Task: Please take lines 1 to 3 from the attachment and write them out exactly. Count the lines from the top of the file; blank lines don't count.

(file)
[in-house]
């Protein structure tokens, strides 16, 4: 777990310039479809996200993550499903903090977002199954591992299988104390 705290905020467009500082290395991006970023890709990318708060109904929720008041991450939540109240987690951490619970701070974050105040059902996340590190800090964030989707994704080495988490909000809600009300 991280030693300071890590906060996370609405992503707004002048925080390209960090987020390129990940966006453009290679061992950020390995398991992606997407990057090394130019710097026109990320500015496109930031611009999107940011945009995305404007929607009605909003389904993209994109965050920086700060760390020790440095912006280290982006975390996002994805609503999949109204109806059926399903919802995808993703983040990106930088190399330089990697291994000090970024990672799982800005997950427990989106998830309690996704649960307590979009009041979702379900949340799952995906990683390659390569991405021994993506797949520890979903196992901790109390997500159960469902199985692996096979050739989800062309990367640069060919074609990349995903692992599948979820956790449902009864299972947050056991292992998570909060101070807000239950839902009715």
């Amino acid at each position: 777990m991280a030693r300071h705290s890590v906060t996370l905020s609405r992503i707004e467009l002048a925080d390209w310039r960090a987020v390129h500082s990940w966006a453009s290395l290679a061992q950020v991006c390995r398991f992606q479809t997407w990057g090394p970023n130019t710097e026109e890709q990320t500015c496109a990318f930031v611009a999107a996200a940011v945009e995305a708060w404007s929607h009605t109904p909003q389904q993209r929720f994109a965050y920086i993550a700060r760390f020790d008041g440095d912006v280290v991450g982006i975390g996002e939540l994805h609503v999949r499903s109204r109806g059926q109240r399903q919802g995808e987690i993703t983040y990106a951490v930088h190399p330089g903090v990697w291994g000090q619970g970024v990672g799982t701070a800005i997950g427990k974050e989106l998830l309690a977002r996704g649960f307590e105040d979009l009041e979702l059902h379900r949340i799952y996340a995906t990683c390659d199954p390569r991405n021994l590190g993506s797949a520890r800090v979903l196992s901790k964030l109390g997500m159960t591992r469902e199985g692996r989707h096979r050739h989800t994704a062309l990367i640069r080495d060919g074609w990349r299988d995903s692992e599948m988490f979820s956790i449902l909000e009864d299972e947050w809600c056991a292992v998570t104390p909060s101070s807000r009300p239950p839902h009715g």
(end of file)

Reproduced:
[in-house]
């Protein structure tokens, strides 16, 4: 777990310039479809996200993550499903903090977002199954591992299988104390 705290905020467009500082290395991006970023890709990318708060109904929720008041991450939540109240987690951490619970701070974050105040059902996340590190800090964030989707994704080495988490909000809600009300 991280030693300071890590906060996370609405992503707004002048925080390209960090987020390129990940966006453009290679061992950020390995398991992606997407990057090394130019710097026109990320500015496109930031611009999107940011945009995305404007929607009605909003389904993209994109965050920086700060760390020790440095912006280290982006975390996002994805609503999949109204109806059926399903919802995808993703983040990106930088190399330089990697291994000090970024990672799982800005997950427990989106998830309690996704649960307590979009009041979702379900949340799952995906990683390659390569991405021994993506797949520890979903196992901790109390997500159960469902199985692996096979050739989800062309990367640069060919074609990349995903692992599948979820956790449902009864299972947050056991292992998570909060101070807000239950839902009715």
């Amino acid at each position: 777990m991280a030693r300071h705290s890590v906060t996370l905020s609405r992503i707004e467009l002048a925080d390209w310039r960090a987020v390129h500082s990940w966006a453009s290395l290679a061992q950020v991006c390995r398991f992606q479809t997407w990057g090394p970023n130019t710097e026109e890709q990320t500015c496109a990318f930031v611009a999107a996200a940011v945009e995305a708060w404007s929607h009605t109904p909003q389904q993209r929720f994109a965050y920086i993550a700060r760390f020790d008041g440095d912006v280290v991450g982006i975390g996002e939540l994805h609503v999949r499903s109204r109806g059926q109240r399903q919802g995808e987690i993703t983040y990106a951490v930088h190399p330089g903090v990697w291994g000090q619970g970024v990672g799982t701070a800005i997950g427990k974050e989106l998830l309690a977002r996704g649960f307590e105040d979009l009041e979702l059902h379900r949340i799952y996340a995906t990683c390659d199954p390569r991405n021994l590190g993506s797949a520890r800090v979903l196992s901790k964030l109390g997500m159960t591992r469902e199985g692996r989707h096979r050739h989800t994704a062309l990367i640069r080495d060919g074609w990349r299988d995903s692992e599948m988490f979820s956790i449902l909000e009864d299972e947050w809600c056991a292992v998570t104390p909060s101070s807000r009300p239950p839902h009715g």